Buying Into the Ivy League
Thursday, July 5, 2007
Q Can you give me a source for buying 50 young Boston ivy plants?
ABoston ivy is the Asian counterpart of our native Virginia creeper, and famous as the wall-clinging vine that gives the Ivy League universities their nickname. It has very glossy, deep green leaves with three lobes that turn bright red in fall. It clasps to surfaces to support itself with modified leaves that are known as holdfasts. On Boston ivy, these are crescent-shaped, while they are round on Virginia creeper. This feature can be used to identify the vines even when devoid of leaves.
Boston ivy is not as commonly grown as it once was; perhaps it has fallen from favor because of the holdfasts, which are thought to deteriorate the wood, stucco and concrete that they climb on. Plan to keep it off door and window frames, and certainly keep it off window screens. In our climate, it is sometimes afflicted with fungal leaf spot, which may cause it to defoliate in some years.
In the quantity that you are looking for, I would urge you to look for rooted cuttings. Classy Groundcovers might be a good source for large quantities of small plants ( http:/
We have a 30-year-old white pine that seems to be suffering from construction activity during the building of an addition that predates us. At the very least a third of the root system was covered by one to two feet of soil that cannot be removed, although the tree trunk itself is not covered with soil. We have been told that treating it with something called Cambistat may promote increased root development. Would you agree?
Cambistat is an arborist formulation of a plant growth regulator used in the greenhouse industry to keep potted florist crops such as Easter lily short and stocky. It slows growth and causes leaves to be smaller, thicker and deeper green. It may cause enhanced growth of fibrous roots, which is probably why it was recommended to you as a treatment for your ailing white pine.
Anytime a tree's roots are injured, the impact may take several years to manifest itself. Typically, at least two years must pass before the full effect of the injury results in stunted growth of branches or dieback. Often, five years may pass before the full impact of the injury is apparent in the tree's branches.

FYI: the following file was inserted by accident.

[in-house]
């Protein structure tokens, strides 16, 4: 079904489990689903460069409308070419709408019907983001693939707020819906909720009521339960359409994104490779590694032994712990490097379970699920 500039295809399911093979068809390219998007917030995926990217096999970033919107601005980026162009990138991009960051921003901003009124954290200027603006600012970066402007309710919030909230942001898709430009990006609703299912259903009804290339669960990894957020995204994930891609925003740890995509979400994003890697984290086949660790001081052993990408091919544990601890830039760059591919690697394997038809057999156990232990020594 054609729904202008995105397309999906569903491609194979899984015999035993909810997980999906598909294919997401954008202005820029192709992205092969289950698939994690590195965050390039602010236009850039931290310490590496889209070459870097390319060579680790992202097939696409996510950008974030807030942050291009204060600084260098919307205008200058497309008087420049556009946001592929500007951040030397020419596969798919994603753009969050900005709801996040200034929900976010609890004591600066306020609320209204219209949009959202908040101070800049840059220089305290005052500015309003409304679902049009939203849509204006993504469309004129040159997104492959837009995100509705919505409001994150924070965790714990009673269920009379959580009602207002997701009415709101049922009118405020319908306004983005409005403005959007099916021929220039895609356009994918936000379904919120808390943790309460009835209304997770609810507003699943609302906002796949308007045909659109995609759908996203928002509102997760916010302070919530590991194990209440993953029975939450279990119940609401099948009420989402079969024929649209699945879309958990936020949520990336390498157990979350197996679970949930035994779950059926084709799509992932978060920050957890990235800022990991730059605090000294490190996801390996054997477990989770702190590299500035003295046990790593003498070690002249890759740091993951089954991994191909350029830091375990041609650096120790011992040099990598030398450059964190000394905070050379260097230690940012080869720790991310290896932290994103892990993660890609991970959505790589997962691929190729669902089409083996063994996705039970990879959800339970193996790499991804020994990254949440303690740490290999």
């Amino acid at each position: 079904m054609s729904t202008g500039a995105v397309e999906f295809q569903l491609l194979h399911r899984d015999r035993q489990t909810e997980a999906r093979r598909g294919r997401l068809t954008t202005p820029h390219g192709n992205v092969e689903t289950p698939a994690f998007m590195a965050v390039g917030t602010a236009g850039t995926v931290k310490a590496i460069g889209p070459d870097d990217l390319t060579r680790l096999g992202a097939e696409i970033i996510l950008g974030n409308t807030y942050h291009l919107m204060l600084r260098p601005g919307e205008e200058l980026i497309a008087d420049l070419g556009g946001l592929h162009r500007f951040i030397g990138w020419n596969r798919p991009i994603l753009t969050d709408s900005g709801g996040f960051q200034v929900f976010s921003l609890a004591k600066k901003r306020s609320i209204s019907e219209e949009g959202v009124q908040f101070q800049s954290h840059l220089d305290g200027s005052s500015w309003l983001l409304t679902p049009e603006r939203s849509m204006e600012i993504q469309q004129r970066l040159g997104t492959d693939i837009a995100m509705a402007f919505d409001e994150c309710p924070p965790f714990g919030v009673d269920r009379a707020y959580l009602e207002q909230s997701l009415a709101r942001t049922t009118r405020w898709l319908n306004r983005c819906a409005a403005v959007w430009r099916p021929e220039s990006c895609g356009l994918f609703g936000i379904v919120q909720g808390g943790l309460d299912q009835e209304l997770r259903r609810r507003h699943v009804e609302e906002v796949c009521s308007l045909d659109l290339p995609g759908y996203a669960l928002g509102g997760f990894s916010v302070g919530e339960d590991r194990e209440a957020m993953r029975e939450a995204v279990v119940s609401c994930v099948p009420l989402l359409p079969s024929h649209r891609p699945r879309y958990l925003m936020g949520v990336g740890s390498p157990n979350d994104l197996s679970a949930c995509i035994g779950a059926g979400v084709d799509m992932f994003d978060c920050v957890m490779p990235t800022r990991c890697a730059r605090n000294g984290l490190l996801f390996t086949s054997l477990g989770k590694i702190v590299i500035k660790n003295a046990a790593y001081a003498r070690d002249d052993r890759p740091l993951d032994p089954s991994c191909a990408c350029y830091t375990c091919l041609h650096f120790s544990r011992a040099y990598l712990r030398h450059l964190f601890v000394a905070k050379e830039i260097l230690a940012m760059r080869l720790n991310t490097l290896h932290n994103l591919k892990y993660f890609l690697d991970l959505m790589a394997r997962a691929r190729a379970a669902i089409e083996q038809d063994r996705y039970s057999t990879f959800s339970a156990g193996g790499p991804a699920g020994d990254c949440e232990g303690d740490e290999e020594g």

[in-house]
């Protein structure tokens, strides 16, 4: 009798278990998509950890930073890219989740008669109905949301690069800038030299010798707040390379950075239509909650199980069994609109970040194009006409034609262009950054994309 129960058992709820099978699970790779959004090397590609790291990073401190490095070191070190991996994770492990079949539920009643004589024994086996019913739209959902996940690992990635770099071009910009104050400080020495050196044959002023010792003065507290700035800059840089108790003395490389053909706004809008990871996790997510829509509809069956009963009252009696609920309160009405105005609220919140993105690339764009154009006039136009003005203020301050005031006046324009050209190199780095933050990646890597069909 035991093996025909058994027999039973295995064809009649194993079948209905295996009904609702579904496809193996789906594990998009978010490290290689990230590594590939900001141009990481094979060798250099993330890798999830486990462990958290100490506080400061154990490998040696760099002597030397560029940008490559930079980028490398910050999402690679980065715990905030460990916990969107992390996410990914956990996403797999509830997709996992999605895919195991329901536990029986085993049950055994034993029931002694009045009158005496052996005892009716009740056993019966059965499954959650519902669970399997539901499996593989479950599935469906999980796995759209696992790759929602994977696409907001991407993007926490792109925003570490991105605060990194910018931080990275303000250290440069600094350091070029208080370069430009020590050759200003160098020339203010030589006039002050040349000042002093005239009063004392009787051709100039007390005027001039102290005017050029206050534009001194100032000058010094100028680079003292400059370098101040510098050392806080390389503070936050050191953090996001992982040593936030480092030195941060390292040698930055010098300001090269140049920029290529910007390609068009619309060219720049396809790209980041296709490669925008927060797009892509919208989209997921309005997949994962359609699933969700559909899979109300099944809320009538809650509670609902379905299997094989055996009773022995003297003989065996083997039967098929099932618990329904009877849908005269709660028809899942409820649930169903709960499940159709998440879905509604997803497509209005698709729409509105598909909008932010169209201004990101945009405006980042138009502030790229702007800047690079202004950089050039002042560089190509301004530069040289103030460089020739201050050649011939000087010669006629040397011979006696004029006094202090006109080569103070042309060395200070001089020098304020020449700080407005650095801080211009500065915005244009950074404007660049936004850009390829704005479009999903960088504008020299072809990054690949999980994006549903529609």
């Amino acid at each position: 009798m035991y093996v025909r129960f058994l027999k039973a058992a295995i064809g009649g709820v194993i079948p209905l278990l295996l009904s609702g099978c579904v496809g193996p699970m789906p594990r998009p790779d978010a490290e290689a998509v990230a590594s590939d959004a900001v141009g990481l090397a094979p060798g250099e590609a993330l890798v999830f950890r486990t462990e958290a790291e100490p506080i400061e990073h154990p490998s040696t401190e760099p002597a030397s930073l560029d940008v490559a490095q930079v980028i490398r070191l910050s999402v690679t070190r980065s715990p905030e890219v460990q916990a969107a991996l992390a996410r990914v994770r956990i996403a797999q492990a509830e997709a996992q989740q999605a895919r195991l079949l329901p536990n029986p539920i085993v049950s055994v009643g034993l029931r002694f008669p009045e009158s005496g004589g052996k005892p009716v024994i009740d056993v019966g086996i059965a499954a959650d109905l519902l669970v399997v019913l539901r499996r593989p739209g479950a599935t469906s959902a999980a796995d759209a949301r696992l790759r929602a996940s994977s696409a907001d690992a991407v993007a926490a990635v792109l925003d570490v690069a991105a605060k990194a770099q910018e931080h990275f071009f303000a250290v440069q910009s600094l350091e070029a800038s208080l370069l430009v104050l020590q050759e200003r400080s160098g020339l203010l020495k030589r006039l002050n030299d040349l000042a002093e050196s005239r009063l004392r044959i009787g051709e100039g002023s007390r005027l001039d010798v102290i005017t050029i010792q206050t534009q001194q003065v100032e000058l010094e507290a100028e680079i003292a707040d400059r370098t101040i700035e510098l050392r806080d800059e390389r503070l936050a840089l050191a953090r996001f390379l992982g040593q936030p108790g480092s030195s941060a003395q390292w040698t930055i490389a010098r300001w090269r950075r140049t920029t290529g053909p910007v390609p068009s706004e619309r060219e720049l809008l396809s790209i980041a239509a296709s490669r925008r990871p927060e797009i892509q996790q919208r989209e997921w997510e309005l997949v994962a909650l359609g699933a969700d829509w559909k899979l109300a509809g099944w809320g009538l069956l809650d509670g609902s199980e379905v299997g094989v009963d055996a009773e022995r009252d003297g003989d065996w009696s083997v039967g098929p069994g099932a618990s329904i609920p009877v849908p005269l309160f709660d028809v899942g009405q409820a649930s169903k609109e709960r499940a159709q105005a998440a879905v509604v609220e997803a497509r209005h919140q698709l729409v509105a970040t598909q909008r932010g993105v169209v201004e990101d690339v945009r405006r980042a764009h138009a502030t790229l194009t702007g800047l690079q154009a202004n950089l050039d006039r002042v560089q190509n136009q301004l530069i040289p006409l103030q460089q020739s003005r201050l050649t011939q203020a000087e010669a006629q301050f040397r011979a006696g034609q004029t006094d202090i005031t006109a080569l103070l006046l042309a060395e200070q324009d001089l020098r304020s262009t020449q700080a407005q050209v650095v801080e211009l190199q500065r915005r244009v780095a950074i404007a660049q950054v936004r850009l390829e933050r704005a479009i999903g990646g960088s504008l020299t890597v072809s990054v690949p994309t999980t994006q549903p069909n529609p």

If your pine has lost a significant portion of its anchoring roots on one side, the tree may have an increased chance of suffering windthrow. White pines are particularly susceptible to storm damage in our climate because the soft needles hold on to slushy snow and ice in a way that pines with stiffer needles do not. Add a bit of wind, and you may have a real disaster on your hands. If the tree is far from structures that it could harm, there is little to be concerned about. Your tree sounds as if it is close to a recent addition to your home, so you may want to have an arborist evaluate it to determine if it presents a hazard. On the plus side, it seems that the grade was not changed near the trunk of the tree, so the main anchoring roots may have been preserved.
The Cambistat could cause the roots to grow more fibrous, and that will help the tree recover. This is a sort of side effect of the plant growth regulator, which has been touted as a means to keep trees under power lines from growing too rapidly into the overhead lines. It has also been marketed as a means to keep trees looking good in marginal environments such as those found along urban streets and in poor, dry soils. While there is some evidence that they work, it is a treatment that must be reapplied regularly to maintain the desired results.
Don't expect the Cambistat to be a silver bullet, though. If the extent of the damage was over the threshold that the tree can ultimately tolerate, it may still decline, and even die. Try to keep other stresses to a minimum. Don't compact the soil anywhere near the tree, and don't irrigate the root zone too frequently. Avoid the temptation to apply fertilizer. It will not really promote root growth that can be sustained and may cause pine bark aphids to propagate wildly on the tree, hastening its demise. Allow the needles to lie under the tree as a natural mulch.
Scott Aker is a horticulturist at the U.S. National Arboretum.